On April 30th 2016, in celebration of International Tabletop Day, I hosted 160 people in downtown Nashville for an all day open board gaming event. Part 01 of this article discusses the planning and strategy that went into my event. Part 02 – Game Day is Upon You covers the days leading up the event and the event day itself. Part 03 (Coming Down Off the Post Event High) talks about ways you can close the books on your board gaming event.
Before we go back in time, here’s some numbers that were meaningful for Nashville Tabletop Day.
- 200 free tickets “sold” (57 people on the wait list)
- 133 checked in attendees, (30-ish un-ticketed walk-ins)
- 43 games given away via door prizes and play to win contests
- 40 folding chairs rented
- 30 pizzas and 2 massive salads
- 12 giant bags of single serve chips
- 10 8 foot tables rented
- 8 cases of drinks
— Meeple Mountain (@meeplemountain) May 2, 2016
— Meeple Mountain (@meeplemountain) April 30, 2016
— Meeple Mountain (@meeplemountain) May 2, 2016
Building Up Your Audience
Even though Nashville Tabletop Day was my first full day event, I had been running monthly Nashville Game Night events for a year and a half. I started off small, hosting 10-15 people at the Eventbrite, Emma, and the offices of various other businesses around town. Slowly word started to spread, and now there are nearly 50 people meeting on the 3rd Thursday of each month to spend time together gaming.
I think it would be tough, if not impossible, to dive straight into planning a large event; if for no other reason than you wouldn’t have a built in support mechanism. My friends are my sounding board, my radar (for gaming news), and the core of my marketing team. Plan ahead and grow your local audience first. Then you’ll have a willing group of people who will support your efforts.
Setting a Goal For Your Board Gaming Event
Once you’ve laid the groundwork for an event, decide what specifically you want to accomplish. In my case I didn’t really think about this too much, which caused some friction closer to the event. I simply wanted to play board games on Tabletop Day. While that’s a fine goal, it proved tough to plan an event around.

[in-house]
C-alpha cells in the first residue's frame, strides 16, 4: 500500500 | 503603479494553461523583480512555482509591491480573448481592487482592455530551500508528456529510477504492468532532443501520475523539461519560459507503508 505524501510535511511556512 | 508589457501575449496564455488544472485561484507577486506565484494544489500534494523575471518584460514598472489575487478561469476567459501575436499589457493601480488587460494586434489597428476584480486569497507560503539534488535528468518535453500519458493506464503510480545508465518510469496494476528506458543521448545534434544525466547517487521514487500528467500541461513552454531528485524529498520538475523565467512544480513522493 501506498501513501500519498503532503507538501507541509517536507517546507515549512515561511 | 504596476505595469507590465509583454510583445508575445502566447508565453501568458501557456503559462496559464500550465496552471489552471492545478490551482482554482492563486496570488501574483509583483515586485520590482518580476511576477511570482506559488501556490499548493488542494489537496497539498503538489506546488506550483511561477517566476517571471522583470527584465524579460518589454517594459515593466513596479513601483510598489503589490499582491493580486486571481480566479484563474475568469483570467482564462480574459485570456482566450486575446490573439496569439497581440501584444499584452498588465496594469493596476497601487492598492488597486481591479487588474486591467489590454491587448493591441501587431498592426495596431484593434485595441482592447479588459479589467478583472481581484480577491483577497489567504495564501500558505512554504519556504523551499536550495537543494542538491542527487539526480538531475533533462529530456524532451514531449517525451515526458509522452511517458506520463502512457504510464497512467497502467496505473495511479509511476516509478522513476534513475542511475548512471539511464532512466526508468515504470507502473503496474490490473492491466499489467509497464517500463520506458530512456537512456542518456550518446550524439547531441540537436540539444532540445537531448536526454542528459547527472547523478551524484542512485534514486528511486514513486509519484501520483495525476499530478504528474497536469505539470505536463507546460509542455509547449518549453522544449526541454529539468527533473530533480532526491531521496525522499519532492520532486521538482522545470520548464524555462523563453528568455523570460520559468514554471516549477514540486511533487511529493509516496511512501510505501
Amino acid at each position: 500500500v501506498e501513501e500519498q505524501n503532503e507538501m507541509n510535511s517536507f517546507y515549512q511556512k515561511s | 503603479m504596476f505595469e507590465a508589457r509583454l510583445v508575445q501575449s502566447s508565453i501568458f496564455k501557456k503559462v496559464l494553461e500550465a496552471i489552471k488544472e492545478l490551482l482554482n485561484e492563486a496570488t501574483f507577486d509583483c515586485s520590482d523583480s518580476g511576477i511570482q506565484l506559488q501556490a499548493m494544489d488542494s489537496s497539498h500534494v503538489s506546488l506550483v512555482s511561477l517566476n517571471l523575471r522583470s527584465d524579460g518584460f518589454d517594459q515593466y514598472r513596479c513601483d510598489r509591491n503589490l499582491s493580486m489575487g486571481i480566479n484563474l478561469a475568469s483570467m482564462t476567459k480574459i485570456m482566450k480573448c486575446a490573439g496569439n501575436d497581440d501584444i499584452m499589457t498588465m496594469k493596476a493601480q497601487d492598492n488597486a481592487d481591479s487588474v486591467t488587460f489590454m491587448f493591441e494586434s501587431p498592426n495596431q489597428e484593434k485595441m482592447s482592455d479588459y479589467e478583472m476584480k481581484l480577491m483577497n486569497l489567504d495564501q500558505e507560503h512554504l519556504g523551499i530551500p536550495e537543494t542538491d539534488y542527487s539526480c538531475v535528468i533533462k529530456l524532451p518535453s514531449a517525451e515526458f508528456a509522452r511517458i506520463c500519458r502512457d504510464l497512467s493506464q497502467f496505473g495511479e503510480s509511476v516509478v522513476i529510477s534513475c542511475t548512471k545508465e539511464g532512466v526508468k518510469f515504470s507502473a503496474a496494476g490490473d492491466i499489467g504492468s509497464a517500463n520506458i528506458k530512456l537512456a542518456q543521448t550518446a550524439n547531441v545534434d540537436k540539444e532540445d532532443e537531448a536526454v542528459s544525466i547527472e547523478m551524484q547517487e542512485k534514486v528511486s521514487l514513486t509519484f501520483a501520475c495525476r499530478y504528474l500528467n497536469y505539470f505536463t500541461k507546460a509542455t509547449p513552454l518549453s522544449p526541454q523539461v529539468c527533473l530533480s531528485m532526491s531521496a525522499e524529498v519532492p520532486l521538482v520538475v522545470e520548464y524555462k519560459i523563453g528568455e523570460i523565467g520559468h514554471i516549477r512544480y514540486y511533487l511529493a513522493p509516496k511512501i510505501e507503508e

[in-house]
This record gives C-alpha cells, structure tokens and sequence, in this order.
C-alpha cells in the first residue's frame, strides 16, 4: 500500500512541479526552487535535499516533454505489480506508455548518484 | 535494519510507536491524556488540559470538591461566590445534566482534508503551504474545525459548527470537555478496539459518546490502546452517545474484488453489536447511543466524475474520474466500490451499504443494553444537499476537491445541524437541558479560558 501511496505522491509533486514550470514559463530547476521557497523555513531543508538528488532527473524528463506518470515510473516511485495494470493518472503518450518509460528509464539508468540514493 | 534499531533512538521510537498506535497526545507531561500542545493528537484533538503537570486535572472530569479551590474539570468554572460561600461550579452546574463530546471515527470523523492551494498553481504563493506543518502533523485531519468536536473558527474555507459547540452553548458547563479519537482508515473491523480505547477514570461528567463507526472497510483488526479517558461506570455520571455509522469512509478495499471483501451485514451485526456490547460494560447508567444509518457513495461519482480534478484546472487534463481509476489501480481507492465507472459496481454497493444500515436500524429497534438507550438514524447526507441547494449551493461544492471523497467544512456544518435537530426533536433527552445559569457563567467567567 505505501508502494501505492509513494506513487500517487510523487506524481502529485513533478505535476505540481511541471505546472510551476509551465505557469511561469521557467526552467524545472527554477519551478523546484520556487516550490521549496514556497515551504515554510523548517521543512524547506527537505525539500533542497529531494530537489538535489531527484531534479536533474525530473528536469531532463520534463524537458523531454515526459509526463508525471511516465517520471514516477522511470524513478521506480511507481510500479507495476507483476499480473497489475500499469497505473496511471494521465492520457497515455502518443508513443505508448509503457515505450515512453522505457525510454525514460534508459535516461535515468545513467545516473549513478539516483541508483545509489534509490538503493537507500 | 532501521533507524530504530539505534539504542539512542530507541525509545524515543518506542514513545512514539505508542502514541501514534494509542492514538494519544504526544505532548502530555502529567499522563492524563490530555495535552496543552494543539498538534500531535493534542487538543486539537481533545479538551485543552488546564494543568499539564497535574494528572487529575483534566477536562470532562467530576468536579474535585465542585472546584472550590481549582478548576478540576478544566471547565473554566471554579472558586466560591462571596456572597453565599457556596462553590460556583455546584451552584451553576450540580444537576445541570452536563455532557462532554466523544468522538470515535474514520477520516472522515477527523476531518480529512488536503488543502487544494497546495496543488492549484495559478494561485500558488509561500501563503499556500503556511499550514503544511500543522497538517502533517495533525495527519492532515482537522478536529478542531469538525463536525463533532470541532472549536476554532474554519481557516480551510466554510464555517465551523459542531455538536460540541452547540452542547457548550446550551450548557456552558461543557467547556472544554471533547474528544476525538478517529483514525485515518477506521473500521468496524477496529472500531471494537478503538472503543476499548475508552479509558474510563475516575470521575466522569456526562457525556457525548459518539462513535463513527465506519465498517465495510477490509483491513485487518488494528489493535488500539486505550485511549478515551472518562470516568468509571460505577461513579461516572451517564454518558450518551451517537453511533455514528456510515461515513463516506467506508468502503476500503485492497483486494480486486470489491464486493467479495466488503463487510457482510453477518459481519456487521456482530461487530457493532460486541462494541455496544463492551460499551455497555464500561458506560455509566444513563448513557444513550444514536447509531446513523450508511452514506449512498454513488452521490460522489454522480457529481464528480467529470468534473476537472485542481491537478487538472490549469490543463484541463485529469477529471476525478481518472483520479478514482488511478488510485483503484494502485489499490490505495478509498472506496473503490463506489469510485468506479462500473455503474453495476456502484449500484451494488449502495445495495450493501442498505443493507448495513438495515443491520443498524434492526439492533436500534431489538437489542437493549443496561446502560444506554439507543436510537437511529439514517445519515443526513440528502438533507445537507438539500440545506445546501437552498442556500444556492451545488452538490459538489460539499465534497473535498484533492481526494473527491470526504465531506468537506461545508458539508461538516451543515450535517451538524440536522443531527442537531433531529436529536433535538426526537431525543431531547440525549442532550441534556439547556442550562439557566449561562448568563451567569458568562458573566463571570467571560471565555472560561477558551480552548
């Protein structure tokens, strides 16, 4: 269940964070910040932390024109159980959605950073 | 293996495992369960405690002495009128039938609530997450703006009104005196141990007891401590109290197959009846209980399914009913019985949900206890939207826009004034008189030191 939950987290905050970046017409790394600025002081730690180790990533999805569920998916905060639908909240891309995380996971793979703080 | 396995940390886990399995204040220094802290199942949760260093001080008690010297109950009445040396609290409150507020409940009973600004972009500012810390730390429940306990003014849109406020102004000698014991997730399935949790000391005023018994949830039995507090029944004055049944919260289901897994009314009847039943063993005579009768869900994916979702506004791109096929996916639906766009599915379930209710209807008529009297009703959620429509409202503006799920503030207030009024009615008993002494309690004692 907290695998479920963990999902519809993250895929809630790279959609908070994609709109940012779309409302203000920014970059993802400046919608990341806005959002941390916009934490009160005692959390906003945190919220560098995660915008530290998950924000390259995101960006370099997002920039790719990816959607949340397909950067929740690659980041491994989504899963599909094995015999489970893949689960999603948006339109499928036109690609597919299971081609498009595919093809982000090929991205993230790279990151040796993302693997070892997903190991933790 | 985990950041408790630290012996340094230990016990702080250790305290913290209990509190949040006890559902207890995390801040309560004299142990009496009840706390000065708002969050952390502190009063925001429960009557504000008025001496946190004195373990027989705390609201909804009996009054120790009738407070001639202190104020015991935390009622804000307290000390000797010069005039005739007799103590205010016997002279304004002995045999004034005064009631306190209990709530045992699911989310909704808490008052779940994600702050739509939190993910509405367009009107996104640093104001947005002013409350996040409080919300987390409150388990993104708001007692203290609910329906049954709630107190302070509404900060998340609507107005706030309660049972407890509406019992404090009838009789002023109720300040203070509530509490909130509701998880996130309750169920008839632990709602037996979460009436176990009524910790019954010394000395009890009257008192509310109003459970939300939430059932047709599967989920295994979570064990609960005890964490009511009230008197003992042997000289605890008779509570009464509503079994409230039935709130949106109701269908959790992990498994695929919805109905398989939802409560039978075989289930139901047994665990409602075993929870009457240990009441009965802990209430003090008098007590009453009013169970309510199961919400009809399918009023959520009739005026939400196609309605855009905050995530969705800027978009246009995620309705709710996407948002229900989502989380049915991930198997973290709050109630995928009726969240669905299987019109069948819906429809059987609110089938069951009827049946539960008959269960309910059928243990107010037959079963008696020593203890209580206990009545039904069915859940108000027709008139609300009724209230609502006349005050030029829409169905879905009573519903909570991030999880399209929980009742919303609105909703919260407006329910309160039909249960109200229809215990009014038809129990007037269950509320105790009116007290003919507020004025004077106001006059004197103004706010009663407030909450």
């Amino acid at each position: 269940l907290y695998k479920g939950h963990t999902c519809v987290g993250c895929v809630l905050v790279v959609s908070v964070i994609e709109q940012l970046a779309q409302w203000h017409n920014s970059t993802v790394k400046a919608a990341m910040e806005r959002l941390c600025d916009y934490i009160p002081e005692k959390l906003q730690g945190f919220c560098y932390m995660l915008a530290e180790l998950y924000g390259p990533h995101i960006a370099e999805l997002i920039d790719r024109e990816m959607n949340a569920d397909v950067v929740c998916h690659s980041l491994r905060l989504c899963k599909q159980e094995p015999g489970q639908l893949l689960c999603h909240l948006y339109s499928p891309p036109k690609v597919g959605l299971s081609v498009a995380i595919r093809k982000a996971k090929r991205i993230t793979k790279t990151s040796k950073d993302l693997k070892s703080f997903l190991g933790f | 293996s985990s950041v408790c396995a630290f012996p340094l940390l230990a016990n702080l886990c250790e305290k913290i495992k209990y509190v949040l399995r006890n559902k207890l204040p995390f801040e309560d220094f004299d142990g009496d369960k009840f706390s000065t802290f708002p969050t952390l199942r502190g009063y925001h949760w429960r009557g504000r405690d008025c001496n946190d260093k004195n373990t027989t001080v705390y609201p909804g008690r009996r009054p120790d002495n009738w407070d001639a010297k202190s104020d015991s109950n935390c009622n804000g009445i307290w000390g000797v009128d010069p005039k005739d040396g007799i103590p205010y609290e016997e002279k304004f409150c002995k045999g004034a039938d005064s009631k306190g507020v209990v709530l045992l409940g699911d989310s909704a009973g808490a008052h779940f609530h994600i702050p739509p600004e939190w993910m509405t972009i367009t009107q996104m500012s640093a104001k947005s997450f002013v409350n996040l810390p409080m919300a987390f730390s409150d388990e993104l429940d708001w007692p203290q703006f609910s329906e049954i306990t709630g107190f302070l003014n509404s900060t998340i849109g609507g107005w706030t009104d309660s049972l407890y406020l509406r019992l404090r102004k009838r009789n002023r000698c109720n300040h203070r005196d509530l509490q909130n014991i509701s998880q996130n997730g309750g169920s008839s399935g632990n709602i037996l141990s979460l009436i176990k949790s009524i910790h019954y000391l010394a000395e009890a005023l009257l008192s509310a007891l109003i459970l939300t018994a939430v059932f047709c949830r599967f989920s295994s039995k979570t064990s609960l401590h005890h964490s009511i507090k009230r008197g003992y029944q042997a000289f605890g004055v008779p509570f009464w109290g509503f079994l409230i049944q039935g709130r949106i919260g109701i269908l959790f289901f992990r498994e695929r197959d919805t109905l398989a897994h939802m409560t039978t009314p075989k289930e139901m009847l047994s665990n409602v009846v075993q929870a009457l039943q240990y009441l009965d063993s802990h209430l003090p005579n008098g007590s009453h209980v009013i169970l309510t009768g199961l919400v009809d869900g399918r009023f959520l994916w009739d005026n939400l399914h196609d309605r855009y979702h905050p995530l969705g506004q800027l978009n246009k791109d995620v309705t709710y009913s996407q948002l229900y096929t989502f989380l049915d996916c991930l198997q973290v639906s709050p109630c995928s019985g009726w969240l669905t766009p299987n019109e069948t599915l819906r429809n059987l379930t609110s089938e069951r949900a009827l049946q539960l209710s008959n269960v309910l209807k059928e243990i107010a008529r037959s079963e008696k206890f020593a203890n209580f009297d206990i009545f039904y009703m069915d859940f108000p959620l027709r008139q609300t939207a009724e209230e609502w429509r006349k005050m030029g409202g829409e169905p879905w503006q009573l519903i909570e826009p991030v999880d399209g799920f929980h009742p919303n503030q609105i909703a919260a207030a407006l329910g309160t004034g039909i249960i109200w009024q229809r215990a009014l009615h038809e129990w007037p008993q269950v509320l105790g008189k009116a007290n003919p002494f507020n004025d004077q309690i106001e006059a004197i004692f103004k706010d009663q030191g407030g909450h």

Next time I do this I’ll make a point of having a specific goal in mind. Perhaps that goal might be a larger number of attendees, or getting specific publishers involved, or some other meaningful metric. Setting a goal makes it easier to determine if your event was successful.
Securing the Venue
One of the most important parts of any event is the venue. It should be centrally located, or at least easy to get to. It needs to have enough space for your attendees, have good parking availability, and needs to be safe and clean.
I was fortunate enough to have worked at Emma, Inc. before moving to Eventbrite. So in November of 2015 when I found out the date for Tabletop Day 2016 I immediately contacted my former employer to inquire about the space. Emma has a policy of making this wonderful meeting space, known as The Bistro, available for free to community events. After checking the schedule they committed the space to me, and we had a place to meet.
Contacting Game Publishers
While running my Game Night I thought it would be a good idea to reach out to various publishers to see if they’d be interested in sending games as prizes to be given out at my event. I made a list of some of my favorite publishers, then spent time collecting contact information (website, emails, names, etc.) for each of them. I never ended up sending those emails, but the data I had collected served me in good stead for Nashville Tabletop Day.
Give Game Publishers a Reason to Help You
When I first started gathering this data, I was under the impression that publishers would be thrilled to send games to my group for prizes. I was only thinking of asking for a single game…what could be wrong with that?
Bear in mind that publishers receive dozens of requests like these every week (if not more). While they love games, they’re still in the business to make money. So rather than treating them like a game ATM machine, get them involved in your event by treating them like they deserve. Now I can’t stop thinking about a game ATM machine…